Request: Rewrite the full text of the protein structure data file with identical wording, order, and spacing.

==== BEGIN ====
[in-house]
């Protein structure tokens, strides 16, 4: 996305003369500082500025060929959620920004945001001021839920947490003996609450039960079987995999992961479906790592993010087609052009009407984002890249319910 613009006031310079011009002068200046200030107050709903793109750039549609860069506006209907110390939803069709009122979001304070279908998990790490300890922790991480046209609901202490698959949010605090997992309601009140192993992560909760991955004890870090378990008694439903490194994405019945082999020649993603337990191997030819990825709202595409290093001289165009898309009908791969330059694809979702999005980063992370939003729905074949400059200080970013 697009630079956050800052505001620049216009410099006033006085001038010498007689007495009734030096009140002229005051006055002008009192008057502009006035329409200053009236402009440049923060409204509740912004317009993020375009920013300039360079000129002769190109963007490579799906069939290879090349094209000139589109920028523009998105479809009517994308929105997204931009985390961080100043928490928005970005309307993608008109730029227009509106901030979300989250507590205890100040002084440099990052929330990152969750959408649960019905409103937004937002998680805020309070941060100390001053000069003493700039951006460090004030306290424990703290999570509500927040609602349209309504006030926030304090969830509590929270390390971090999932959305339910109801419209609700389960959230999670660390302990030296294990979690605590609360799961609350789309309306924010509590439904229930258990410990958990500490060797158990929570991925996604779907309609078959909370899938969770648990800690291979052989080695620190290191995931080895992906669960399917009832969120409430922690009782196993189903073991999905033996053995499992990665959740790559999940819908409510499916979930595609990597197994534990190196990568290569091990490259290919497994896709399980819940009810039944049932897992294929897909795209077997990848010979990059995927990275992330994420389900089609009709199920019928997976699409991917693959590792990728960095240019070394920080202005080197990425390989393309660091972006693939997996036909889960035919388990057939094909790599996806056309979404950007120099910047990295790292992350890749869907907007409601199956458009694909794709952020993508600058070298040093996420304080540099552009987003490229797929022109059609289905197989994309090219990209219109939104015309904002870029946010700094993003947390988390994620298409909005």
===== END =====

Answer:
[in-house]
């Protein structure tokens, strides 16, 4: 996305003369500082500025060929959620920004945001001021839920947490003996609450039960079987995999992961479906790592993010087609052009009407984002890249319910 613009006031310079011009002068200046200030107050709903793109750039549609860069506006209907110390939803069709009122979001304070279908998990790490300890922790991480046209609901202490698959949010605090997992309601009140192993992560909760991955004890870090378990008694439903490194994405019945082999020649993603337990191997030819990825709202595409290093001289165009898309009908791969330059694809979702999005980063992370939003729905074949400059200080970013 697009630079956050800052505001620049216009410099006033006085001038010498007689007495009734030096009140002229005051006055002008009192008057502009006035329409200053009236402009440049923060409204509740912004317009993020375009920013300039360079000129002769190109963007490579799906069939290879090349094209000139589109920028523009998105479809009517994308929105997204931009985390961080100043928490928005970005309307993608008109730029227009509106901030979300989250507590205890100040002084440099990052929330990152969750959408649960019905409103937004937002998680805020309070941060100390001053000069003493700039951006460090004030306290424990703290999570509500927040609602349209309504006030926030304090969830509590929270390390971090999932959305339910109801419209609700389960959230999670660390302990030296294990979690605590609360799961609350789309309306924010509590439904229930258990410990958990500490060797158990929570991925996604779907309609078959909370899938969770648990800690291979052989080695620190290191995931080895992906669960399917009832969120409430922690009782196993189903073991999905033996053995499992990665959740790559999940819908409510499916979930595609990597197994534990190196990568290569091990490259290919497994896709399980819940009810039944049932897992294929897909795209077997990848010979990059995927990275992330994420389900089609009709199920019928997976699409991917693959590792990728960095240019070394920080202005080197990425390989393309660091972006693939997996036909889960035919388990057939094909790599996806056309979404950007120099910047990295790292992350890749869907907007409601199956458009694909794709952020993508600058070298040093996420304080540099552009987003490229797929022109059609289905197989994309090219990209219109939104015309904002870029946010700094993003947390988390994620298409909005």